Cochrane, Alasdair (2012) Animal rights without liberation: applied ethics and human obligations. Critical perspectives on animals: theory, culture, science, and law . Columbia University Press, Columbia, New York, USA. ISBN 9780231158268
Alasdair Cochrane introduces an entirely new theory of animal rights grounded in their interests as sentient beings. He then applies this theory to different and underexplored policy areas, such as genetic engineering, pet-keeping, indigenous hunting, and religious slaughter. In contrast to other proponents of animal rights, Cochrane claims that because most sentient animals are not autonomous agents, they have no intrinsic interest in liberty. As such, he argues that our obligations to animals lie in ending practices that cause their suffering and death and do not require the liberation of animals. Cochrane’s “interest-based rights approach” weighs the interests of animals to determine which is sufficient to impose strict duties on humans. In so doing, Cochrane acknowledges that sentient animals have a clear and discernable right not to be made to suffer and not to be killed, but he argues that they do not have a prima facie right to liberty. Because most animals possess no interest in leading freely chosen lives, humans have no moral obligation to liberate them. Moving beyond theory to the practical aspects of applied ethics, this pragmatic volume provides much-needed perspective on the realities and responsibilities of the human-animal relationship.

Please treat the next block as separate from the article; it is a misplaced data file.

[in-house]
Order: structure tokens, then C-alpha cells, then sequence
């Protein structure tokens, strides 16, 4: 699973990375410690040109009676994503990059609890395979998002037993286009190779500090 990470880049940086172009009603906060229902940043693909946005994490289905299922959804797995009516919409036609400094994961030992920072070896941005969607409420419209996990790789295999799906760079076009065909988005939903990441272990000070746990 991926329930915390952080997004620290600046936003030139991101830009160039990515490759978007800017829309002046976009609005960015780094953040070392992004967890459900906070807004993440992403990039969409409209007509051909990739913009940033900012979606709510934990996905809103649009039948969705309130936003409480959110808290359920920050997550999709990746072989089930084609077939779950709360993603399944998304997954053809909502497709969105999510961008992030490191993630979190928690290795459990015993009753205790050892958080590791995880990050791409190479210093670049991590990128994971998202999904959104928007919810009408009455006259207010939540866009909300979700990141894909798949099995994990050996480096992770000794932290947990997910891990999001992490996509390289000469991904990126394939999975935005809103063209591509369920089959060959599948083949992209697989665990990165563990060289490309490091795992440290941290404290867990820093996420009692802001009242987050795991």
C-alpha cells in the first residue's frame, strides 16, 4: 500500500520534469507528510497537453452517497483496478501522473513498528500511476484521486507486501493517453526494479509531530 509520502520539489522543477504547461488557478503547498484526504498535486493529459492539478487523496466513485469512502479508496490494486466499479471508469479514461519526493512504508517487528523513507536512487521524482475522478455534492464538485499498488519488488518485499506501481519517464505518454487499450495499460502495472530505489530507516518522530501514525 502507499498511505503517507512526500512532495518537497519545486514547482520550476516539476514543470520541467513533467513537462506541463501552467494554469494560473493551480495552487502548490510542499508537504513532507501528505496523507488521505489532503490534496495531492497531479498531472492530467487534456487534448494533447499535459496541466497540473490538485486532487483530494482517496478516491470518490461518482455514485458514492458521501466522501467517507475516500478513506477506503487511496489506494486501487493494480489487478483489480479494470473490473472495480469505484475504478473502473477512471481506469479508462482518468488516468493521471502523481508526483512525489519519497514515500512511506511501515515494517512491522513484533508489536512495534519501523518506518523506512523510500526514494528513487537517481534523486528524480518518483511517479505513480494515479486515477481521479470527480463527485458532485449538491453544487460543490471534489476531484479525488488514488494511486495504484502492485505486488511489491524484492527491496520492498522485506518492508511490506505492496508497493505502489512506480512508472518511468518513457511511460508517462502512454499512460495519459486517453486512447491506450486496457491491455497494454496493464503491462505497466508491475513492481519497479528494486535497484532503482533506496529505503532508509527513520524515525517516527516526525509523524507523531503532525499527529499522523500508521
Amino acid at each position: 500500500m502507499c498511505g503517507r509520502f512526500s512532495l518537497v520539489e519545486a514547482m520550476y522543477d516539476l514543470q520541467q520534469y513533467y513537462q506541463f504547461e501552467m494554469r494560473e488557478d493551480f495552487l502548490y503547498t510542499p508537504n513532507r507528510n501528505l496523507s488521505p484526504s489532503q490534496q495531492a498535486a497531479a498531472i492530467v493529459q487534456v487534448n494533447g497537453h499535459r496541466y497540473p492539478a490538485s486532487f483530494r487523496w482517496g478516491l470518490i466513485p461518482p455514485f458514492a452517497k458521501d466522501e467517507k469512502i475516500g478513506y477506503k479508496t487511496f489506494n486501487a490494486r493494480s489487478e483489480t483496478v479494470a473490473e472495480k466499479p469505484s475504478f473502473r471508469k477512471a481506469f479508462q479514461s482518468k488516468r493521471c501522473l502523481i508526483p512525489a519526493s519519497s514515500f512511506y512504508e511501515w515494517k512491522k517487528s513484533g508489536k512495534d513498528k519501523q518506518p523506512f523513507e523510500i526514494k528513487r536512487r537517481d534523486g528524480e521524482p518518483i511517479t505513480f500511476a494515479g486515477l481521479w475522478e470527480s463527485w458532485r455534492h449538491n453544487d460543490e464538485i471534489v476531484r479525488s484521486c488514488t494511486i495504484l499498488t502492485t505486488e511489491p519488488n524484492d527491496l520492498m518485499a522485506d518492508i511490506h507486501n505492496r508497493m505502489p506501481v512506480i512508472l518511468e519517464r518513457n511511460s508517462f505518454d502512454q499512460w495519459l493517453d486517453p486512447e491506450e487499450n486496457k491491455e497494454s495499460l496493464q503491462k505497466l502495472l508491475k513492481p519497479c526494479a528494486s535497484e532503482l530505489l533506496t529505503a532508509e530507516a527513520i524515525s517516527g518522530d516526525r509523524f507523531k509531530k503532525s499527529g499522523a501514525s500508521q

|Additional Information:||© 2012 Columbia University Press|
|Library of Congress subject classification:||B Philosophy. Psychology. Religion > BJ Ethics|
|Sets:||Departments > Sociology
Research centres and groups > Centre for the Study of Human Rights
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